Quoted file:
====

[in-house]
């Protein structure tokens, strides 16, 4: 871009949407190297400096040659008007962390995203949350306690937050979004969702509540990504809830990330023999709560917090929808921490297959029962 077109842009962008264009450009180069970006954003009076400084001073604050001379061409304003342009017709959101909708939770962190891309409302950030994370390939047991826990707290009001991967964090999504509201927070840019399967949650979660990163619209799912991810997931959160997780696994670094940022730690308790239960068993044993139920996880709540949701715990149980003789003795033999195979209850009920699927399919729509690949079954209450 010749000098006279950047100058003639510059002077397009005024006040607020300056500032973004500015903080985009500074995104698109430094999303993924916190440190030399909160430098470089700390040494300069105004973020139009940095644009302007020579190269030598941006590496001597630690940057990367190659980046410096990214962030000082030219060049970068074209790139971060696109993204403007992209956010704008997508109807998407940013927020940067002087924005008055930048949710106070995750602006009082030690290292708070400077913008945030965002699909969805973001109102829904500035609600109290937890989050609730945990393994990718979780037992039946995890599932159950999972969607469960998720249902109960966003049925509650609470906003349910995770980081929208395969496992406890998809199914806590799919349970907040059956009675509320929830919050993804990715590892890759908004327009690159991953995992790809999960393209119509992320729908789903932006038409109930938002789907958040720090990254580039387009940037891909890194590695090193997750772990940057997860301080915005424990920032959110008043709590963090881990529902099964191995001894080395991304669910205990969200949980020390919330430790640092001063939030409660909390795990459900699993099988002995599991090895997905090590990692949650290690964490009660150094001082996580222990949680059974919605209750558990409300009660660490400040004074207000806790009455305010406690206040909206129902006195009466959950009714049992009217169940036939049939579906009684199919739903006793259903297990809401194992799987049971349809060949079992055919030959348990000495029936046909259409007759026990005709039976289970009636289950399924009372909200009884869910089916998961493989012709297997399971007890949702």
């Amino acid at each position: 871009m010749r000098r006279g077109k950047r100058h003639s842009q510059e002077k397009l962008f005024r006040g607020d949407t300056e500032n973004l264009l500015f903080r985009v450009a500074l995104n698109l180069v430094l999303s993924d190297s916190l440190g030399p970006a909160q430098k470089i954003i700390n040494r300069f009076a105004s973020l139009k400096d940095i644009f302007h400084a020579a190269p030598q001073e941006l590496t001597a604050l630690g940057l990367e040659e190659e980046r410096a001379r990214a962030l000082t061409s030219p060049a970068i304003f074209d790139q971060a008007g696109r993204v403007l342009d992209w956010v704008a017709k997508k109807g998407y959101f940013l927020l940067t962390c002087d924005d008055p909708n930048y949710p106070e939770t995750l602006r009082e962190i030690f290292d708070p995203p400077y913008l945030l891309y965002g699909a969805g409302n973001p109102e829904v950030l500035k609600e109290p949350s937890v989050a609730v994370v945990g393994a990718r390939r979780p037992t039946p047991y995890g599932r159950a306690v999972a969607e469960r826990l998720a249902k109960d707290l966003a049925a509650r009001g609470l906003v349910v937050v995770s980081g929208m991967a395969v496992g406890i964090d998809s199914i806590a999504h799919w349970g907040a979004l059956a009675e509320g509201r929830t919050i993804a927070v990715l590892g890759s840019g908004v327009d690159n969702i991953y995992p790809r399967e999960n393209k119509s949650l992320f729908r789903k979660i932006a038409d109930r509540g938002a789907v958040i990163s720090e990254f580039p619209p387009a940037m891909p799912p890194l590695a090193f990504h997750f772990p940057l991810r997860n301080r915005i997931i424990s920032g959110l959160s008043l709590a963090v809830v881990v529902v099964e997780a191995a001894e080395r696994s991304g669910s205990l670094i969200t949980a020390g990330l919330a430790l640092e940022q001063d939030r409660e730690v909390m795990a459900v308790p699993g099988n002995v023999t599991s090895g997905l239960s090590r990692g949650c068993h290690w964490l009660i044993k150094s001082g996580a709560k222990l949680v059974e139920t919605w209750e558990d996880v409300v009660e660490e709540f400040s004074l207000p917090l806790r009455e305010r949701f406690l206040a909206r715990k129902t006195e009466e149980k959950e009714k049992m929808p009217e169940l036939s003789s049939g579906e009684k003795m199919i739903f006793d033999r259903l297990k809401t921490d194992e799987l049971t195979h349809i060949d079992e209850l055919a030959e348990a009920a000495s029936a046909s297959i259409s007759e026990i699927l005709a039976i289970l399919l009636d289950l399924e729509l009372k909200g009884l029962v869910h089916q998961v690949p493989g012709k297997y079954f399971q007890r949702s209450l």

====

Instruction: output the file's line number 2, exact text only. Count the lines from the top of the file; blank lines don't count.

């Protein structure tokens, strides 16, 4: 871009949407190297400096040659008007962390995203949350306690937050979004969702509540990504809830990330023999709560917090929808921490297959029962 077109842009962008264009450009180069970006954003009076400084001073604050001379061409304003342009017709959101909708939770962190891309409302950030994370390939047991826990707290009001991967964090999504509201927070840019399967949650979660990163619209799912991810997931959160997780696994670094940022730690308790239960068993044993139920996880709540949701715990149980003789003795033999195979209850009920699927399919729509690949079954209450 010749000098006279950047100058003639510059002077397009005024006040607020300056500032973004500015903080985009500074995104698109430094999303993924916190440190030399909160430098470089700390040494300069105004973020139009940095644009302007020579190269030598941006590496001597630690940057990367190659980046410096990214962030000082030219060049970068074209790139971060696109993204403007992209956010704008997508109807998407940013927020940067002087924005008055930048949710106070995750602006009082030690290292708070400077913008945030965002699909969805973001109102829904500035609600109290937890989050609730945990393994990718979780037992039946995890599932159950999972969607469960998720249902109960966003049925509650609470906003349910995770980081929208395969496992406890998809199914806590799919349970907040059956009675509320929830919050993804990715590892890759908004327009690159991953995992790809999960393209119509992320729908789903932006038409109930938002789907958040720090990254580039387009940037891909890194590695090193997750772990940057997860301080915005424990920032959110008043709590963090881990529902099964191995001894080395991304669910205990969200949980020390919330430790640092001063939030409660909390795990459900699993099988002995599991090895997905090590990692949650290690964490009660150094001082996580222990949680059974919605209750558990409300009660660490400040004074207000806790009455305010406690206040909206129902006195009466959950009714049992009217169940036939049939579906009684199919739903006793259903297990809401194992799987049971349809060949079992055919030959348990000495029936046909259409007759026990005709039976289970009636289950399924009372909200009884869910089916998961493989012709297997399971007890949702």